Paul Dowling’s journey started in Grade 10 while taking the photography classes in Industrial Arts. He enjoyed the hand-on experience of developing images in the darkroom himself. Later Paul worked with a local
photographer and began to explore color printing.
When asked what has captivated him so many years ago he shares: “I loved the control of exposure and composition that is now done in Photoshop. Taking the photo and creating the final image into what I visualized was enjoyable.”
Dowling joined Moose Jaw’s original camera club as a young man. He was introduced to numerous artists and joined the club members on several photo outings. His favourite field trip was to the Saskatchewan Badlands.
Paul used a Mamiya RB6X7 film camera and worked with Andre Bard, a military photographer and independent business owner. The large camera looked professional lent Paula professional appearance which he often used to his advantage. When attending Saskatchewan Rough Rider games he was directed to the field sidelines without a press card!
Shortly after Paul got married he realized that film cameras were becoming obsolete. He sold his system and concentrated on raising a family and trying to ignore his passion for photography for many years. Paul admits: “My eyes always searched for interesting subject matter, and I continually composed the perfect shot in my mind.”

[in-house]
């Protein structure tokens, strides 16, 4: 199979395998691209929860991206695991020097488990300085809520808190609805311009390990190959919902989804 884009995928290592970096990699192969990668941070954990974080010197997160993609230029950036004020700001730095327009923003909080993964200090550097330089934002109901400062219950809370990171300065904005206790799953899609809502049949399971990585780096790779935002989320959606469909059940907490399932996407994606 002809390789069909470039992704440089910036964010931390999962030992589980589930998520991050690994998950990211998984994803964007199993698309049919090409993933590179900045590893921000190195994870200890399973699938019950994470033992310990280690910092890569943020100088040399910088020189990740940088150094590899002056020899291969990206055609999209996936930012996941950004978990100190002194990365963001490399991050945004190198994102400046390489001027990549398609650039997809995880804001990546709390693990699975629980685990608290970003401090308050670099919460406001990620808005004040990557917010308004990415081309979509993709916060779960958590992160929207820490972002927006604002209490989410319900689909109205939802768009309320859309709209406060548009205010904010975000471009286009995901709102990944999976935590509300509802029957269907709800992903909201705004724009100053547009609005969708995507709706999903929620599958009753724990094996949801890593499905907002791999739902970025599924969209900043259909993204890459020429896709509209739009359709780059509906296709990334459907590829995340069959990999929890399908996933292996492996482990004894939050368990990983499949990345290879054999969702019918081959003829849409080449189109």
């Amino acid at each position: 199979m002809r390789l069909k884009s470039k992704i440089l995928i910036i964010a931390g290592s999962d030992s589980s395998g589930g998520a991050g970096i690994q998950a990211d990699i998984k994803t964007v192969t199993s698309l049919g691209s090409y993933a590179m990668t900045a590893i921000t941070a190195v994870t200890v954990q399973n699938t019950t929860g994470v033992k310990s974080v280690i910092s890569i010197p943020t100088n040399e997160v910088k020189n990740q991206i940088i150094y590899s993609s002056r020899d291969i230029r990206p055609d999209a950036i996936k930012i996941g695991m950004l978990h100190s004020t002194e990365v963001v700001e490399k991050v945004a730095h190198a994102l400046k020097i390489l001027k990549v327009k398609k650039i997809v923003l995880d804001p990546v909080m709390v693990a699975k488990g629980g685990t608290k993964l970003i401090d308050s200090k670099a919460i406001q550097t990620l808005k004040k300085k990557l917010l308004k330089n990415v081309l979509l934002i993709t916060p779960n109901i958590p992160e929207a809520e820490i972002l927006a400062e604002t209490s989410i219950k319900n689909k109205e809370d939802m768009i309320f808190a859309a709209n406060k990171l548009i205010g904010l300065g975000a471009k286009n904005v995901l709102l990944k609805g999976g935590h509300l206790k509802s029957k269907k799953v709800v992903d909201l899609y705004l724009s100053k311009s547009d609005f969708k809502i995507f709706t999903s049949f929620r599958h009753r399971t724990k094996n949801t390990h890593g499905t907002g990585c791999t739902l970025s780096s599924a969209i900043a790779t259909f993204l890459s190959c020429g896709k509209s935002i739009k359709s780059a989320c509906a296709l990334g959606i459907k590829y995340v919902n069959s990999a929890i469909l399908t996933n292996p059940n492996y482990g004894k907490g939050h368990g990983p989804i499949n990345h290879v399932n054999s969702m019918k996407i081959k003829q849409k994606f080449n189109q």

Dowling’s work eventually demanded the regular use of a camera. It became the perfect tool to document equipment and create instruction manuals augmented with photos. In his career he led the workforce into a new era with photo documentation for weekly audits, for example.
Paul recalls: “Supervisors have expectations and are great at creating rules. At the same time they are poor at really demonstrating realistic expectations. I soon recognized that taking photos of practices demonstrating positive and negative outcomes while monitoring the quality of jobs in progress worked well. I printed them and also digitally projected them at our weekly supervisor maintenance meetings. I learned later that 65% of people are visual learners. My photos inspired the crews to correct and improve their work practices.”
In closing Paul conveys: “I love to learn with the camera and really joined the camera club to learn how to expand my photo editing skills. Photography has so many facets. I am amazed about what has changed since the Go Pro cameras have been released. Now Drones are giving us another perspective. I don’t have a favorite genre of photography. I just love that photography keeps evolving, and I have so much to learn.”
The following images are examples of Paul’s photography. Camera, lens, meta data and locations are not available.